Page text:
• The Chief of Police and those they support are the only individuals these people care about protecting, not the city’s citizens.
      .
      Very rarely does a cop blow the whistle and try to make changes internally. Police reform is about protecting both residents and officers while improving contacts with law enforcement. If not initiated, guided and supervised by residents, it will never get accomplished.

    • Buchser Alum 6 months ago
      Reply

      It is too bad that the Silicon Valley Voice does not use a commenting system that prevents commenters to be impersonated by other commenters and does not care to prevent this with their own editorial oversight.
      .
      The above was not written by me the person who was the first to use the “Bucher Alum” alias.
      .
      I do not disagree with the general message of this person however the full fact of the matter is that nobody in the council or in public comment is talking about the need to reform the selection of our police chief in order to protect the people of Santa Clara.
      .
      This includes everyone who is supporting the charter review and who presumably wants for the police chief to be selected by the city council or at least be selected by the city manager and not elected. Nobody in the council majority has spoken any criticism of the officers of the SCPD. None of them have even really spoken any criticism of Chief Nikolai’s administration of the police department.
      .
      I also find the urging to “protect our chief” to be uncompelling.
      .
      However the other side has not indicated any desire to do any reform or improvement of our police department other than to weaken it as an actor in Santa Clara politics. For all we have seen the council majority will be happy with the status quo from SCPD as long as the SCPOA stays out of city elections and politics.

  4. Buchser Alum 6 months ago
    Reply

    First off, successful reporting depends on allowing readers to voice their ideas and opinions. Never would I advocate the opposite. It appears that the other “Buchser Alum” merely wants to voice their opinions, which is unethical.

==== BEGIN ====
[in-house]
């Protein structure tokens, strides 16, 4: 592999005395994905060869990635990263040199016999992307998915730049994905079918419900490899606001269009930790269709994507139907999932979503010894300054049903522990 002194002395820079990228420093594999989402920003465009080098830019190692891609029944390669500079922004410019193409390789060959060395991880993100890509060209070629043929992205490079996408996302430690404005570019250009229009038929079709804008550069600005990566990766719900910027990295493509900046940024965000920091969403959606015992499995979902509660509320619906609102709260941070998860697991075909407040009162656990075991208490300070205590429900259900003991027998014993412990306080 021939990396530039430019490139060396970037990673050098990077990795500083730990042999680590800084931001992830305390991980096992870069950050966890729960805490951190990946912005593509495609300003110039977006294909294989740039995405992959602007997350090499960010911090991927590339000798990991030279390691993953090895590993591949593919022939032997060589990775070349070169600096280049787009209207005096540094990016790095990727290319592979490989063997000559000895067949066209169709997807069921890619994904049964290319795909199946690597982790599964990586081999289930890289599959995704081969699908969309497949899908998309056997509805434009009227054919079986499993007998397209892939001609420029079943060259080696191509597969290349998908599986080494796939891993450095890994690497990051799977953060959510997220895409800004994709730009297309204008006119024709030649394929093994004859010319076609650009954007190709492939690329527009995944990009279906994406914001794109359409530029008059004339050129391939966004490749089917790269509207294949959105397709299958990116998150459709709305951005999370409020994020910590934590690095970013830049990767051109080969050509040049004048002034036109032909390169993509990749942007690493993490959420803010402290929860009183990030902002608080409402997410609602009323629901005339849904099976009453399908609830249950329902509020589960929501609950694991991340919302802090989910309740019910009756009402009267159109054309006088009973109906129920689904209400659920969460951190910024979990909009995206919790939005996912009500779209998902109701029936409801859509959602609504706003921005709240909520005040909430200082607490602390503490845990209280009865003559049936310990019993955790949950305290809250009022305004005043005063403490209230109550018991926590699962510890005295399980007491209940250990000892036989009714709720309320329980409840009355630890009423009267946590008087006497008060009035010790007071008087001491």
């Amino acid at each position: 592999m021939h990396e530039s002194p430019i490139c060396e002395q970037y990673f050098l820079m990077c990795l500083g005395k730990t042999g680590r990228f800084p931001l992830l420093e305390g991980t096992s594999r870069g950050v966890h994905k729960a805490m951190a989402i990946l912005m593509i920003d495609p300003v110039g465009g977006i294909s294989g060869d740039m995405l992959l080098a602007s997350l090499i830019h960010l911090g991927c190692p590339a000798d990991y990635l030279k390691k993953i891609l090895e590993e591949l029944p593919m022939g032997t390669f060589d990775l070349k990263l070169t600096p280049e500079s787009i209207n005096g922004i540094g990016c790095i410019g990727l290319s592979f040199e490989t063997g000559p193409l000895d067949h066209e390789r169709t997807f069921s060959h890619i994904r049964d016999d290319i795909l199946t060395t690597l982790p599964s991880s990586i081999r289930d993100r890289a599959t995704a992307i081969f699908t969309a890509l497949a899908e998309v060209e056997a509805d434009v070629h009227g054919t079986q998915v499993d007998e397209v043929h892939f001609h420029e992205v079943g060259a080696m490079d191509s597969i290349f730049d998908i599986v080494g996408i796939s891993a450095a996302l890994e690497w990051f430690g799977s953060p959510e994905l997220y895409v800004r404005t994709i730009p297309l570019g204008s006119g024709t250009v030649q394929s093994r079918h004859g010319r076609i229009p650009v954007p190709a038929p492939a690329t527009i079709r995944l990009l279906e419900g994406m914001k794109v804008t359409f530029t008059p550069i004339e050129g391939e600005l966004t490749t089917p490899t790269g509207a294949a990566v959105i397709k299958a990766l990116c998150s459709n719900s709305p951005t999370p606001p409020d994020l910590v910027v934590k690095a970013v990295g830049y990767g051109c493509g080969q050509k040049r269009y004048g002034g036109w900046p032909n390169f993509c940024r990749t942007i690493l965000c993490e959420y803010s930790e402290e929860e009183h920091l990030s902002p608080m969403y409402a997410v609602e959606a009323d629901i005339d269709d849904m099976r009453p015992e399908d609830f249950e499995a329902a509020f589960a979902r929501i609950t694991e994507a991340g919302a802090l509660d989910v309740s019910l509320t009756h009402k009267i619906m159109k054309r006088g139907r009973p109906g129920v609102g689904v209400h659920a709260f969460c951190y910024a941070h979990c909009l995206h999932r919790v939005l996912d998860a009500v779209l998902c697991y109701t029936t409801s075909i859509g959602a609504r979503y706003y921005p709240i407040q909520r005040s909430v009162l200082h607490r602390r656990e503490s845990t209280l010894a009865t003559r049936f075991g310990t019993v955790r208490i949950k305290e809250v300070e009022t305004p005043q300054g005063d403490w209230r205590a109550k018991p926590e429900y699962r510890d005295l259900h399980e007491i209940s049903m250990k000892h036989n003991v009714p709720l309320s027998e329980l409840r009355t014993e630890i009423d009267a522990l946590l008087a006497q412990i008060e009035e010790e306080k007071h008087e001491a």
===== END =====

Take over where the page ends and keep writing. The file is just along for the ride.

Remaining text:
.
    The author of the above was not me, who claimed to be the “Buchser Alum” alias’s original user. Their ridiculous attempt to write in the same style as I do is comical.
    .
    To clarify the above comment, I did not intend to imply that you must be outspoken or disparage concepts or individuals in order to voice your dissatisfaction. There are sometimes appropriate and improper ways to approach a situation. And this time, all that has to be done is advance in the direction of the community’s greatest interests.
    .
    I continue to believe that the slogan “Protect our Police Chief” is persuasive, and I continue to be baffled as to why the SCPOA President would choose to leave out any reference of the residents. Considering that, wouldn’t that qualify as lobbying?
    .
    I believe the problem in this situation is that the SCPOA fails to identify itself as a lobbying group despite the fact that it is one.

    • Buchser Alum 6 months ago
      Reply

      I encourage you to voice your ideas and opinions. I also encourage you to not try to confuse people by using the same alias as me.
      .
      I agree that the cries to “protect our police chief” are meant to inspire emotional protectiveness. They are not persuasive to me but probably will be to many. I am not confused by their not also including reference to the ever present need to protect the residents of Santa Clara or San Jose or San Antonio or San Salvador or anywhere. Or blue whales or giant pandas or any endangered species. Or anything that needs protecting.
      .
      They are talking about something specific within a specific context. People who campaign to “Keep Tahoe Blue” are not remiss in not also campaigning to keep our oceans unpolluted.
      .
      The SCPOA is a union for a group of municipal employees and so will behave in many ways that are similar to a lobbying group. They are not the same.
      .
      Does SEIU Local 521 “identify itself as a lobbying group?”

  5. Buchser Alum 6 months ago
    Reply

    In order to avoid appearing cowardly to the readers and to avoid using my alias, I urge you to use your own name. Thank you.
    .
    Good point. That you are not perplexed does not surprise me. For someone of your status, it is difficult to comprehend that humans, much alone animals, need to be protected. I suppose you are unaffected by all the immigrants who seek asylum in this country or even by the immigrants who reside in the City of Santa Clara. And your comment shows it.
    .
    It seems like lobbying to me when the SCPOA President is just concerned about one person’s employment.
    .
    You should conduct your own study if you want to know whether SEIU Local 521 is a lobbying organization because it appears that you don’t understand the definition of the term or even the context of the case. Which again, your comment shows it.

    • Buchser Alum 6 months ago
      Reply

      You appear to have riddled yourself into a little tizzy. Try taking a deep breath and calming down the next time. You are making nonsensical and emotional arguments.

      • Edward T 6 months ago
        Reply

        I’ve heard better come backs from your mom’s turkey sandwich. Get a life.

        • Buchser Alum 6 months ago
          Reply

          I do apologize. It was wrong of me to call you emotional. I do encourage robust discussion and hope to have more discussions in the future.